Tubular Cast On
This isn't particularly new to me. I've practiced it a ton of times but I always thought it took too long to do for too little payback. Now that I'm a faster knitter and have sworn off the long-tail, it's worth it.
Magic Loop or something like it
I always thought this meant something else and I wish I had my facts straight before I went and did surgery on my too-long size 10 circular needles to make them small enough to accomodate my Foliage. And here I thought I was being so clever! I could have magic looped the shit out of it. Anyway I don't think what I'm doing is exactly magic loop, just kind of beating the yarn into submission around any circumference I desire. So I'm just going to call it CHLOE'S MAGIC LOOP OF TERROR
THICK HEELZ and COMFY TOEZ
I doubled the yarn for the heels and the toes. I just thought it would be more thick and comfy!
The stitch-markers-as-abacus method of keeping track of rows
If I had to do something five more times I'd just put five more stitch markers at the end of the round and remove one every time I did it. It worked with 100% more efficiency than writing that information down, because when I have to write anything down I don't, making me 0% efficient at writing things down.
I'm wearing my poms underneath these socks for added bulk to my feet so that I can try these on and photograph them. These socks are knit for a man and I have little dainty girly feet.
Some people are pigeon-toed. Some people think it's cute to be pigeon-toed. And some poeple's feet turn toward 3 o'clock when they walk down stairs when feet generally point to 12 o'clock.
Hello! This is the Banana Republic Hat for my friend Chantal's birthday. Chantal looks gorgeous in green. As I was knitting it I felt like I had fiberglass filaments in my eyes and nose. I'm not allergic to anything so I don't know what's up with that. I would hate for this to make my friend uncomfortable but nobody mentioned anything on Ravelry and people were even making stuffed bears out of this - stuffed bears FOR CHILDREN - so I'm hoping it's just me.
I met Chantal on the first day of our summer-long Organic Chemistry intesive. She was my best friend from the first day to the last. Two weeks after I met her, Berroco announced their fall preview and there was a sweater named Chantal. That's my first Chantal knitting story, and this blog post is my second.
I used the three patterns available and just combined them, kind of like making a baby with three parents. I'm not so happy with the unevenness of my stitches (I was using my mutilated 10s) but nowadays manufacturers make machine-knits look like they have character so it's not an issue.
This is the "From Now On" part of the post.
1. I had to thread the "base" of the hat with some leftover yarn to give it some structure because after blocking it just lost all its shape. I blocked this hat to even up the decrease pattern on top because it always bunches up when I do it and I think from now on I'm going to alternate a row of stockinette in with each decrease row.
I think I'm going to abandon the long-tail cast on forever and just go for tubular if there's ribbing involved, or provisional in all other cases. With long-tail either I overestimate by like a kilometer or I underestimate by too many stitches to just increase on the first row. It's stretchy but a bind off just looks so much crisper and I have more control over it. The long-tail cast on is the worst part of knitting next to 1x1 twisted rib but without the "it was worth the effort" sensation. So from now on it's so long to the long-tail!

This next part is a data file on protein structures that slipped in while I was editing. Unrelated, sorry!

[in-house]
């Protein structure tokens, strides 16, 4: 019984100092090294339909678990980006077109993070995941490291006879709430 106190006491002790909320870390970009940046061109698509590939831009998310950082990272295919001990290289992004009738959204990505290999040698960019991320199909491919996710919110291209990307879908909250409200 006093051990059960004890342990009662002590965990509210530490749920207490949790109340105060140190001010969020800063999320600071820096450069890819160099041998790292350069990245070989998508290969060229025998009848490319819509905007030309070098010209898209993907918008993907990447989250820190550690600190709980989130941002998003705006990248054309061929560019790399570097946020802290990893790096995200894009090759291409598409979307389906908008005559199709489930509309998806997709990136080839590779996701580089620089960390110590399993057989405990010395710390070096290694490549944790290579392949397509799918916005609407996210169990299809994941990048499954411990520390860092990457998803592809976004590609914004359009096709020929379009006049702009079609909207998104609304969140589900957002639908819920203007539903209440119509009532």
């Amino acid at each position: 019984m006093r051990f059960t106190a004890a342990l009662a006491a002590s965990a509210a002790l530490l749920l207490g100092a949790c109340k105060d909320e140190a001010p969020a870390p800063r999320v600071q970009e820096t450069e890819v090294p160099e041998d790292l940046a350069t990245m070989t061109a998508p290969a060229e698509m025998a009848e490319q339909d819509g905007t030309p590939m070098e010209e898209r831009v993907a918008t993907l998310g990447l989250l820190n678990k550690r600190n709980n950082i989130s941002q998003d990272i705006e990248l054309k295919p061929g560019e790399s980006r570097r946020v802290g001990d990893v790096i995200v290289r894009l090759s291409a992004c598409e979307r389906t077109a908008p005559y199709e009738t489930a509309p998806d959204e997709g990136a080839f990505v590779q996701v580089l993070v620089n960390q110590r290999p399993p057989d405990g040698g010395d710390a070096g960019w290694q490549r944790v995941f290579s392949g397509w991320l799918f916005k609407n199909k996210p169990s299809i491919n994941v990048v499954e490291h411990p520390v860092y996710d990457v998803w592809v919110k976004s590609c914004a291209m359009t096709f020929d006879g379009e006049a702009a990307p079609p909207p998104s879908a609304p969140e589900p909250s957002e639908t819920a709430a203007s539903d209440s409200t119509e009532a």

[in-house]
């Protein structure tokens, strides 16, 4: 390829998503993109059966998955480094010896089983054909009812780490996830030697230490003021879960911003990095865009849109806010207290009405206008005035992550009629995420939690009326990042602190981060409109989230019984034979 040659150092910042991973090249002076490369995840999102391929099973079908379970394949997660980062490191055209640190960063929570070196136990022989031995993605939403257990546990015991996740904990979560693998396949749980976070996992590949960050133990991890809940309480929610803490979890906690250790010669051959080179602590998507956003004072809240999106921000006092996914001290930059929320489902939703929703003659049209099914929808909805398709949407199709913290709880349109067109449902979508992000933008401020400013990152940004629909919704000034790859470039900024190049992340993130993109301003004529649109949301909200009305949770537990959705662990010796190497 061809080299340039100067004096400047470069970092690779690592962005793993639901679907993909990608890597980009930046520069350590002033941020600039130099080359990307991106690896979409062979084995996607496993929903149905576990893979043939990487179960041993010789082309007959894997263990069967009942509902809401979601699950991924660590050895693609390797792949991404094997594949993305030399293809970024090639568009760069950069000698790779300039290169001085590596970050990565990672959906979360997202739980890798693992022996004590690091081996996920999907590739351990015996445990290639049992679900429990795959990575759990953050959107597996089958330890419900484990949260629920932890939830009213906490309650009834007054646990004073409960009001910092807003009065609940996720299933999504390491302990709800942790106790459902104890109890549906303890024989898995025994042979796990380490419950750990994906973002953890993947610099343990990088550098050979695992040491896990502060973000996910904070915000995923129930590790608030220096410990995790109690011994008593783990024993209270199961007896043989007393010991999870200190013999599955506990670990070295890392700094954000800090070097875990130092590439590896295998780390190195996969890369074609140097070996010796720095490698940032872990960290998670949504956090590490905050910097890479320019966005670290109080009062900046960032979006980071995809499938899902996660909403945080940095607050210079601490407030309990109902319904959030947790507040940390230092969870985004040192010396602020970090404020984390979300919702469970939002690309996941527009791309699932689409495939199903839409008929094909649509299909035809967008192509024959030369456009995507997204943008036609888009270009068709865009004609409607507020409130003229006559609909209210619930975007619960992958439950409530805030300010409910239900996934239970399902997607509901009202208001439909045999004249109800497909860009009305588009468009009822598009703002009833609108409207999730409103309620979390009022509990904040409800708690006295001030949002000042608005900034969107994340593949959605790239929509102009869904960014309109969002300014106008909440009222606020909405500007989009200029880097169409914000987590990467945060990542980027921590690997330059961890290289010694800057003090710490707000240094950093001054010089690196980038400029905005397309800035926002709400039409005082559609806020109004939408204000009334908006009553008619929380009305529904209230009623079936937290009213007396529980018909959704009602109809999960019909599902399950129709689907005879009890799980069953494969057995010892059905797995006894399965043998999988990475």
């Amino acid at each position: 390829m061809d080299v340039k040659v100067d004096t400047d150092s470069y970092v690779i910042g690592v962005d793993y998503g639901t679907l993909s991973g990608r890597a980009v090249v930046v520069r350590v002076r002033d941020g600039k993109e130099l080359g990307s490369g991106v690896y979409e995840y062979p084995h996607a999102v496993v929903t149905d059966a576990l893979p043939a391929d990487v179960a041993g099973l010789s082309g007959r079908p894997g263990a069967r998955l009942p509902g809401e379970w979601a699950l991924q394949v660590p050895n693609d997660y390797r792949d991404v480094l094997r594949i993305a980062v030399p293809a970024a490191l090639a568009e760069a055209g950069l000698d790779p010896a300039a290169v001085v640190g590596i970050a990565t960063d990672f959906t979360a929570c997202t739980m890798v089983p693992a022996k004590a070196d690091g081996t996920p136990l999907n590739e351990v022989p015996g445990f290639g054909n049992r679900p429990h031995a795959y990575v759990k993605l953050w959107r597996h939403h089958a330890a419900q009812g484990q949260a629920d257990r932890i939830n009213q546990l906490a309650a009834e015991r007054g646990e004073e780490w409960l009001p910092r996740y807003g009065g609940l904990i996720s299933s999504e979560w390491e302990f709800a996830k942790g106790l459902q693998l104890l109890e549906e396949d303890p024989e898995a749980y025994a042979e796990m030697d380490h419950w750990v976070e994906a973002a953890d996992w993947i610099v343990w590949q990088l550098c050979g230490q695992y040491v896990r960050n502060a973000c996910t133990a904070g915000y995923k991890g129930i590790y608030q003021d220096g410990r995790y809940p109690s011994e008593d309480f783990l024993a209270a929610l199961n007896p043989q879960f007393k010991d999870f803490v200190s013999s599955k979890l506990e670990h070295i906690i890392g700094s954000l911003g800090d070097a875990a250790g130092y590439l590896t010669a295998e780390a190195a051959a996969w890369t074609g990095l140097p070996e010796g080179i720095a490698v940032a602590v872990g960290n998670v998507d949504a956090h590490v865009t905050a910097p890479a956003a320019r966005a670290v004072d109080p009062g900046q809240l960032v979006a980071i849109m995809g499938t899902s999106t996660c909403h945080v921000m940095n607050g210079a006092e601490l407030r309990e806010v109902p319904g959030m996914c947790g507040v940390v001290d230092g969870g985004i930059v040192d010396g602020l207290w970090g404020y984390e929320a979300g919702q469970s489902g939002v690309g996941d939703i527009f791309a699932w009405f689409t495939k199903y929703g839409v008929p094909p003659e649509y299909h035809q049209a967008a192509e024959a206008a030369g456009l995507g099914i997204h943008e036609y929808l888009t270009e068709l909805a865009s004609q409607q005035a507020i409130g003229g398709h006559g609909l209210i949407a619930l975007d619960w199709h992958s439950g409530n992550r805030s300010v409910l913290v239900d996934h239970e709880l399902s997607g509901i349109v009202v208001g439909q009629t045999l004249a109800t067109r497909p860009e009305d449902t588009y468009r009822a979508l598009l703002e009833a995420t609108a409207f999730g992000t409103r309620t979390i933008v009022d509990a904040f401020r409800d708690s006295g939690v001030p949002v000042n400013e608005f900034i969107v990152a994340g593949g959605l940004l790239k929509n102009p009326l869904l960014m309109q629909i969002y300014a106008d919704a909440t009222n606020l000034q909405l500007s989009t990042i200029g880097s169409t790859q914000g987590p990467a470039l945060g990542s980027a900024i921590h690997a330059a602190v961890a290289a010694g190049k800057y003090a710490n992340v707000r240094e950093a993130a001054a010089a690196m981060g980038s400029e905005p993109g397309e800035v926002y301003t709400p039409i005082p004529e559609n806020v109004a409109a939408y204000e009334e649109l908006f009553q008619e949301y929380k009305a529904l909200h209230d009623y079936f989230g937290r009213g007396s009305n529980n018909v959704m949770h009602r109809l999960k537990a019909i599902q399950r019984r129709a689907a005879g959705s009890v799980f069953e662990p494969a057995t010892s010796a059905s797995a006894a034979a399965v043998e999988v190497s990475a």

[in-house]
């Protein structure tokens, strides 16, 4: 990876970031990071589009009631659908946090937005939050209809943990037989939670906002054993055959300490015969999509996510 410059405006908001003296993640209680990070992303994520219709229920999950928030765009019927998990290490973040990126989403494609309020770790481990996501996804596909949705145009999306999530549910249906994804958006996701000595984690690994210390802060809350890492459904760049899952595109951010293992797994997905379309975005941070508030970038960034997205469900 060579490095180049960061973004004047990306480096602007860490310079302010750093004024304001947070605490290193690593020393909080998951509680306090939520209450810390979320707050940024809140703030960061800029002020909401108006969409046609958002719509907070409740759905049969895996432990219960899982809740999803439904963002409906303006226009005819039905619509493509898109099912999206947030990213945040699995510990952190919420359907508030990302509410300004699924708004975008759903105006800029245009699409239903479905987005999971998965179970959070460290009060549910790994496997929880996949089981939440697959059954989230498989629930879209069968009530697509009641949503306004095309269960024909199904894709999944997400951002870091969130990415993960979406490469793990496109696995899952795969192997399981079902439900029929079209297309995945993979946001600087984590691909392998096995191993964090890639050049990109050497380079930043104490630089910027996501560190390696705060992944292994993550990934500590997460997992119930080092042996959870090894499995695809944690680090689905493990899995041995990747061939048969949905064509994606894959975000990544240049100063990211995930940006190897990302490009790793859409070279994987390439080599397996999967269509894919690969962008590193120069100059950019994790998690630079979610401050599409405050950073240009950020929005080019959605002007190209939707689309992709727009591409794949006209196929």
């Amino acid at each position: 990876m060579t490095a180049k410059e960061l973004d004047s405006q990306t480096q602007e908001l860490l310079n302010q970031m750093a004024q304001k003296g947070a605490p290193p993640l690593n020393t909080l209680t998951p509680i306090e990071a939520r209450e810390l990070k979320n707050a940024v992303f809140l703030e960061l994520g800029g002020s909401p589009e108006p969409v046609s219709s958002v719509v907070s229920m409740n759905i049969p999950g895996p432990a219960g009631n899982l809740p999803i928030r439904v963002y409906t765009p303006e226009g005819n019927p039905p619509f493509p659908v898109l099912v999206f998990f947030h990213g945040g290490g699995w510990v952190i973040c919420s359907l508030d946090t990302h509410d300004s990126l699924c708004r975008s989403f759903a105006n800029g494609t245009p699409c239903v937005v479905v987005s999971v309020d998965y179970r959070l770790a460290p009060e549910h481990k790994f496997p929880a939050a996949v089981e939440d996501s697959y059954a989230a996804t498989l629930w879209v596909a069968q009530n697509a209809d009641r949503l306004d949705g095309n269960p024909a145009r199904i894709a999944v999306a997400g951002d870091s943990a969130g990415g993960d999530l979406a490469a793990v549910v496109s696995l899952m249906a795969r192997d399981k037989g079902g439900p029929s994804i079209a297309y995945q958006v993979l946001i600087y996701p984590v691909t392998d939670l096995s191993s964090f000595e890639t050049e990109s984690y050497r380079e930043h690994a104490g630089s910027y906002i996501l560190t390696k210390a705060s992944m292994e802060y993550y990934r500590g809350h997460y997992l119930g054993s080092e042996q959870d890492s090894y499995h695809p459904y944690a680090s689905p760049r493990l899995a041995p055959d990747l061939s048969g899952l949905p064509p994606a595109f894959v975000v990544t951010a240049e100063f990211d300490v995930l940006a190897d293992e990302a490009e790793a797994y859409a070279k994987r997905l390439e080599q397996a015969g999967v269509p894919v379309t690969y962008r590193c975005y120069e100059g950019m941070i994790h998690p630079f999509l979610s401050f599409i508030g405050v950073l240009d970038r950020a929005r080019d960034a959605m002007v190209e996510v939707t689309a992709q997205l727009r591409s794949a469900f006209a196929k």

Pretty decreases that happened all too suddenly.
The yarn it shimmers.
Anyway so I spent some time with my friend Joe "AS SEEN ON LAST COMIC STANDING" DeVito the other night and realized that I am incredibly self-conscious (self-deprecatingly proud) about the knitting thing. Like I say "knitting" and then I feel like I have to mention how I do the AARP crossword every day or how I carry Tums with me everywhere because of my bad heartburn. Recently someone asked me what I was doing at the moment and I actually said "knitting my roommate's boyfriend a sock and missing Jeopardy." For all we know, from that statement my roommate is my roommate in a nursing home and the boyfriend is a man she met after her first husband of fifty years died. But I mean all that stuff (the crosswords, the knitting, but not so much the acid reflux)...that STILL makes me cooler than like Hannah Montana and texting to vote in American Idol and watching movies on my telephone right?
No it's not because I had to think REALLY REALLY HARD to come up with just THREE examples of what people are into today. It's like with every stitch I just go back in time a little bit. Wait, and I'm BLOGGING about this, what the HELL am I talking about???
So, in the most traumatic knitting experience of my life, in May I dilligently knit the two center panels of Eunny Jang's Print O' The Wave Stole in Malabrigo lace. Malabrigo, by the way, is NOT VERY ELASTIC (foreshadowing!). It didn't have a single mistake. In July, I grafted hundreds of stitches to unite the two panels, and upon mock-blocking it upon my bed (stretching it out to see how it looked, you know, to appreciate all my hard work), my inelastic, too-tight sewing job snapped and the thing ripped down the center. I put it in a bag and threw it into the back of a closet. It wasn't until the end of August that I picked out the ripped yarn and unraveled a few rows of each panel and then threw it BACK INTO THE BAG and into the back of an even deeper closet until like, last week.